- Slides: 42
Periodic Fetal Heart Rate Changes
� The periodic fetal heart rate refers to deviations from baseline that are temporally related to uterine contractions. � Acceleration refers to an increase in fetal heart rate above baseline and deceleration to a decrease below the baseline rate. � The nomenclature most commonly used in the United States is based on the timing of the deceleration in relation to contractions— thus, early, late, or variable in onset related to the corresponding uterine contraction.
� The waveform of these decelerations is also significant for pattern recognition. � In early and late decelerations, the slope of fetal heart rate change is gradual, resulting in a curvilinear and uniform or symmetrical waveform. � With variable decelerations, the slope of fetal heart rate change is abrupt and erratic, giving the waveform a jagged appearance.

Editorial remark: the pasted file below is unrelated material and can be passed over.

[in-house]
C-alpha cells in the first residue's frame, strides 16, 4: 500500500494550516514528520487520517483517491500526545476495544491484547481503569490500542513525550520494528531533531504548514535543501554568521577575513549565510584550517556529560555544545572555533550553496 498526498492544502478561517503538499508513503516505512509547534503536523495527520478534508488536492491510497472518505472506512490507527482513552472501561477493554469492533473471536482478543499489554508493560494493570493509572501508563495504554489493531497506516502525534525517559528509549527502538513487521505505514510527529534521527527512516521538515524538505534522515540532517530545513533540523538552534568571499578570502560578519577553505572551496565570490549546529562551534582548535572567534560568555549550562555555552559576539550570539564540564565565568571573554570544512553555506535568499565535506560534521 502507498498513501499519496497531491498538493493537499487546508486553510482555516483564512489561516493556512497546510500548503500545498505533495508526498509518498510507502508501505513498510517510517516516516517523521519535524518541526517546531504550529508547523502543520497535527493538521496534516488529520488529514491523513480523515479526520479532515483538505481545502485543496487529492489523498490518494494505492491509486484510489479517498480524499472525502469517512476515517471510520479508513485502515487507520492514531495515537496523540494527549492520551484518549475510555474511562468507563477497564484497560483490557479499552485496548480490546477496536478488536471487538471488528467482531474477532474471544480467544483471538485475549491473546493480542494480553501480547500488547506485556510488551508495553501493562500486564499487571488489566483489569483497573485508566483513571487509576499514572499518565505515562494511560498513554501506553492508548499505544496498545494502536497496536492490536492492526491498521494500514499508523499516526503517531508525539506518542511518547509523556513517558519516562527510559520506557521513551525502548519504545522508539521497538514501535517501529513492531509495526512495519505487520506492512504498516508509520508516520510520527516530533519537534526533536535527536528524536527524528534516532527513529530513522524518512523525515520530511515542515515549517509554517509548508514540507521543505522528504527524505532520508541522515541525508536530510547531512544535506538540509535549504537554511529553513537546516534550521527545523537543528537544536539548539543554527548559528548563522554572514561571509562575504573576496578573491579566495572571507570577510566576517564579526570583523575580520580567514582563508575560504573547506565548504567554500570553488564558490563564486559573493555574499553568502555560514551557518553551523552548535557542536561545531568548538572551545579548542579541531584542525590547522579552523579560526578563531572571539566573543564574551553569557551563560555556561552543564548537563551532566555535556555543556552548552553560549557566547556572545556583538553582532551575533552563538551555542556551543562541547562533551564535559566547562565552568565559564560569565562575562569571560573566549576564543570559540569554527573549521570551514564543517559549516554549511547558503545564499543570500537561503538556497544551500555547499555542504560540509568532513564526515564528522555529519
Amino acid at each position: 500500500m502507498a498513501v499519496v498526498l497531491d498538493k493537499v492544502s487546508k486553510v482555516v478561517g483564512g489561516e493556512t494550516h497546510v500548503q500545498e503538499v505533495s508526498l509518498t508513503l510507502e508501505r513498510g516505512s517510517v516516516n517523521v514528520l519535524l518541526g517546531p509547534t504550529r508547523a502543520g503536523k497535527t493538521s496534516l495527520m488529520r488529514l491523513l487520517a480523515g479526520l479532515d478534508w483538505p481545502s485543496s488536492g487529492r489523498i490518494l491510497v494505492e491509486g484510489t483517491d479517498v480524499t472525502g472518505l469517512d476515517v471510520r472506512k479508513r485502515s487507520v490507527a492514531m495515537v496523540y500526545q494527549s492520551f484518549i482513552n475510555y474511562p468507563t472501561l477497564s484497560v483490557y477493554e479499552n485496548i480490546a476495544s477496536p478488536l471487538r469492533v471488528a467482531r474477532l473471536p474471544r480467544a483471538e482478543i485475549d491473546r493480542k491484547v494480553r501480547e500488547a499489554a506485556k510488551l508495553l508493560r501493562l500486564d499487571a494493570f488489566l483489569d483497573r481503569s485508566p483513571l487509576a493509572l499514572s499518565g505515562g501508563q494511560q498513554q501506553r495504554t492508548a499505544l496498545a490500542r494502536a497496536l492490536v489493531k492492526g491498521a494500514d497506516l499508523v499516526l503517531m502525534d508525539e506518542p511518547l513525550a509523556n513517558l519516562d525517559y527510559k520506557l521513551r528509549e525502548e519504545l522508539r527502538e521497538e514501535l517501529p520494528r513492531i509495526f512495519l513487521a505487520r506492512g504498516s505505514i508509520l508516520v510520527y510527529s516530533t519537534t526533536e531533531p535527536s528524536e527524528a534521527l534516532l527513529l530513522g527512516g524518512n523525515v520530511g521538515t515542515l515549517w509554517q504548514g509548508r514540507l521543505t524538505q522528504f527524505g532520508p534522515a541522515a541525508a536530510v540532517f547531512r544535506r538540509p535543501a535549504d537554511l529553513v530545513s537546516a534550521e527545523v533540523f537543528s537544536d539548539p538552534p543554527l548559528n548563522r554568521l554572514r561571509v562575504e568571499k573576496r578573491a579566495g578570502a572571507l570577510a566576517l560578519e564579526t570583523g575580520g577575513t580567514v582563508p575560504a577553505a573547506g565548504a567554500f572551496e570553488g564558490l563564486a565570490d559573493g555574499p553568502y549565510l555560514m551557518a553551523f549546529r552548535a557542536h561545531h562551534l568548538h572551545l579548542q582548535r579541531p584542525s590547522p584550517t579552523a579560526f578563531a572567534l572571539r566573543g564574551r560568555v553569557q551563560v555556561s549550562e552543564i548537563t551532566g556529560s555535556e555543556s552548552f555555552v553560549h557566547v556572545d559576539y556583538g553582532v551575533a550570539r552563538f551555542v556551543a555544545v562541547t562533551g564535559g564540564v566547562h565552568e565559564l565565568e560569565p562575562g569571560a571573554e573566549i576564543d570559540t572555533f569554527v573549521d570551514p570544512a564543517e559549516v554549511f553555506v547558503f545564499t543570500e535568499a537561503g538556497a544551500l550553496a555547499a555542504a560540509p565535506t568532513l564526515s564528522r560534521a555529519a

� The 1997 workshop proposed that decelerations be defined as recurrent if they occur with 50 percent or more of contractions in any 20 -minute period.
� Another system now used less often to describe decelerations is based on the pathophysiological events considered most likely to cause the pattern. � In this system, early decelerations are termed head compression, late decelerations are termed uteroplacental insufficiency, and variable decelerations become cord compression patterns.
� These Accelerations are visually apparent abrupt increases— defined as onset of acceleration to a peak in less than 30 seconds—in the fetal heart rate baseline. � At 32 weeks’ gestation and beyond, the acceleration has a peak of 15 bpm with a duration of 15 seconds or more but less than 2 minutes. � Before 32 weeks, a peak of 10 bpm for 15 seconds to 2 minutes is considered normal. � Prolonged acceleration was defined as 2 minutes or more but less than 10 minutes.